Vulgar Opinions: Sometimes It’s On Us
Anyone who’s read my articles here or followed me on Twitter knows that I don’t have a kind eye for how the Sabres operate as an organization. Their owner is sketchy, some of their policies are hypocritical, and a lot of their media efforts are lazy or lacking in diversity. But sometimes the organization does alright and it’s on the fans to appreciate depth and nuance, or at the very least not act like complete morons.
Take the latest BluePrint article from Sabres.com shadowing Mark Pysyk which features the quote:
“I’m not a huge hockey guy outside the rink.”
If you take that without any context like I just did it makes Pysyk look like someone who lacks character.
However the only person pushing that narrative is someone who often criticizes the Sabres for pushing crappy narratives.
Author’s Note: The above linked person has pointed out this example of ill-worded, link-baity Tweeting. Link baiting, that is tweeting an ambiguous headline or quote for the purpose of getting a user to click to satisfy their curiosity, is something that new Sabres media guy Craig Kanalley has apparently brought from his former employer The Huffington Post who link-baits with virtually every article they tweet. Still, while the team did something somewhat dishonest and should be ridiculed for it, they did provide a link allowing fans to get the whole story. Therefore I stand by my sentiment that much of the onus for handling this well falls on said fans.
The team hasn’t released that quote in a vacuum and neither have any media members as far as I know which makes this worlds different than Chip Alexander’s snafu the other day.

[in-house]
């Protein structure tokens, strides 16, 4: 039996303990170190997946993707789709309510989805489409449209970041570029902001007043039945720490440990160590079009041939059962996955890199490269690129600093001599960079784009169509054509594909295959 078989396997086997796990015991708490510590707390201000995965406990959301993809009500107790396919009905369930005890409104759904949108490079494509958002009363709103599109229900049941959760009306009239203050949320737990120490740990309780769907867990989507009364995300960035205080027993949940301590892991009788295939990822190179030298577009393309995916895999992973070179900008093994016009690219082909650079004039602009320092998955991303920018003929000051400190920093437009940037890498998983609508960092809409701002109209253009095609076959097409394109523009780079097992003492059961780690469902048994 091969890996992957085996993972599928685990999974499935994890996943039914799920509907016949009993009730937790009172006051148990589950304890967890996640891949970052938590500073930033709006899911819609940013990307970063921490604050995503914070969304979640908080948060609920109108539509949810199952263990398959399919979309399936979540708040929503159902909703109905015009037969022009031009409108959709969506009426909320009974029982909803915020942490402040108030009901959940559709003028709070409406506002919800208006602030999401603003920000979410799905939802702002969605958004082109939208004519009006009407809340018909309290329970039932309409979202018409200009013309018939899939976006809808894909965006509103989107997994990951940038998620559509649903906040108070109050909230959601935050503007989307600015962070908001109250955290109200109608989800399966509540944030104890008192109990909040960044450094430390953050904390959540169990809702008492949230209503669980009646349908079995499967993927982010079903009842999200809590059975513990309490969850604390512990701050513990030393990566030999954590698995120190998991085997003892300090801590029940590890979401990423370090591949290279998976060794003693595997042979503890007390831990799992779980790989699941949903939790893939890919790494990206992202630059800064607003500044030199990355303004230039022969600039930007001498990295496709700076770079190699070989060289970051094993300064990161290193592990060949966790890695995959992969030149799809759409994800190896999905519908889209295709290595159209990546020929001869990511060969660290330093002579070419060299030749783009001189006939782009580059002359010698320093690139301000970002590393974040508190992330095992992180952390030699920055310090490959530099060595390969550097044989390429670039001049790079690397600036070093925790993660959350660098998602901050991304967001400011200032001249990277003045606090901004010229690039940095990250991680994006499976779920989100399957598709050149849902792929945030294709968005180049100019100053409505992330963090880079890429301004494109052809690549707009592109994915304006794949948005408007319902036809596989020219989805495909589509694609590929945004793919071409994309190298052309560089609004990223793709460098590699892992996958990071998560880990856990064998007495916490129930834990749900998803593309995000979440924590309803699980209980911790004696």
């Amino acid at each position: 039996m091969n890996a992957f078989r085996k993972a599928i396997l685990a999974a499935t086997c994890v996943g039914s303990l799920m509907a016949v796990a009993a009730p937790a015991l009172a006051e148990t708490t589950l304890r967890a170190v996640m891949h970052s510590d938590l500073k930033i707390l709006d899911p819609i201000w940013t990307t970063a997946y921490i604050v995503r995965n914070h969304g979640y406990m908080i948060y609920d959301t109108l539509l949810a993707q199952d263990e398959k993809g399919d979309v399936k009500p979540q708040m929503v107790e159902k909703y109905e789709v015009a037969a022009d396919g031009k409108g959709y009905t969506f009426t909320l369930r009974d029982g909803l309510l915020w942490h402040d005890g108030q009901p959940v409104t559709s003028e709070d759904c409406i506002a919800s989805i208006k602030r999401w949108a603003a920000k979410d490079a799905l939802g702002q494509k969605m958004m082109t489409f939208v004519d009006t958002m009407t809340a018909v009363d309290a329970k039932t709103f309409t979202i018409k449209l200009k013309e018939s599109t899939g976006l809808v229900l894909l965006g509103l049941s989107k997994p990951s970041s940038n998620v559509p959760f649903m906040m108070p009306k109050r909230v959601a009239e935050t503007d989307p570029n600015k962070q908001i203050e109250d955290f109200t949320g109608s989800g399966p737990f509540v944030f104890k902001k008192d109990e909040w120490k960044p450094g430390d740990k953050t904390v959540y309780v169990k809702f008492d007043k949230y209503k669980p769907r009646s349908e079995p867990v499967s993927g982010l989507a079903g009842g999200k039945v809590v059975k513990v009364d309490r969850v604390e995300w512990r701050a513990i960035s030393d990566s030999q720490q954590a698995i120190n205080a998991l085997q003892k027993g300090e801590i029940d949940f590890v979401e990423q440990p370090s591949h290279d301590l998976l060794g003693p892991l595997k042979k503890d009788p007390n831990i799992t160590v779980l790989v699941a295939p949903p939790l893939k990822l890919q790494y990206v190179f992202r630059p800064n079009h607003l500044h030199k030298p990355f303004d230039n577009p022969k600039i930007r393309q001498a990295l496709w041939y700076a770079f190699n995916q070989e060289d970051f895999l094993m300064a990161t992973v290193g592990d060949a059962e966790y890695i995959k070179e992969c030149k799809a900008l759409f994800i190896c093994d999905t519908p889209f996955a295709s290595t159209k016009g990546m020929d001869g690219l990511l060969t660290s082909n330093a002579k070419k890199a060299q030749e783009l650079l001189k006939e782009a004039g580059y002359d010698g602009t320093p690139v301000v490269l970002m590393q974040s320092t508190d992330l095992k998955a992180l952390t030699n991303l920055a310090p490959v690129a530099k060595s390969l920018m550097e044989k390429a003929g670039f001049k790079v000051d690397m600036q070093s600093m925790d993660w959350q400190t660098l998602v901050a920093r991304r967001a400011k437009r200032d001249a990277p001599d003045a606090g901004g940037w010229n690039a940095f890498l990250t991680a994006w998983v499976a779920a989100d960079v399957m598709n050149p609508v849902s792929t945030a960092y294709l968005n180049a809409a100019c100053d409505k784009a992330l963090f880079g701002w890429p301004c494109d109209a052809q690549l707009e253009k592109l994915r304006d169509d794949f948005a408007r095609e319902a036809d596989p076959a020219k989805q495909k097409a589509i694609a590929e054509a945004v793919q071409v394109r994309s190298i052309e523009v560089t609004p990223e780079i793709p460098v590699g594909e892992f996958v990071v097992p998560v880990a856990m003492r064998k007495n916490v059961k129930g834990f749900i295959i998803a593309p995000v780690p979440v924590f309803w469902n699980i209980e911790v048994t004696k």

Like with most things, the Sabres probably could have done a better job, but to criticize them is to excuse idiot fans who aren’t going to seek the necessary context, or who are going to use their bias to misinterpret the full quote, which is this:
“I’m not a huge hockey guy outside the rink; I don’t watch too much hockey. At the Combine, they kept asking me (who I modeled my game after),” Pysyk explains. “I said (Brent) Seabrook from Chicago the one day. That night I got on the phone with my buddy who’s a pretty big hockey fan and I asked him ‘who do I play like? I need some help here because I’m sounding like an idiot.’ He said I was maybe more like Duncan Keith. I know that may be high expectations. But he’s just a simple, puck moving defenseman. He may be a little more offensive, but that’s where I see my game going. He’s a great guy to watch, an elite player in the league.”
Oh, okay. Only a moron would use that as an indictment of Pysyk as a player, or conflate it with something like not spending enough time watching film, or use it in one of the many ways that sports fans like to vilify athletes for making more money than they do. (And if the Sabres whitewash Pysyk’s comments we’d probably be criticizing them for driving the narrative too much). Fans aren’t helpless simpletons that need to be spoon-fed every bit of information by their sports teams. They’re capable of reading things with a grain of salt, of doing the immense amount of research that clicking on and reading an article requires, and manufacturing the narrowest of pedestals to stand on to feed their own biased anger. They can do better.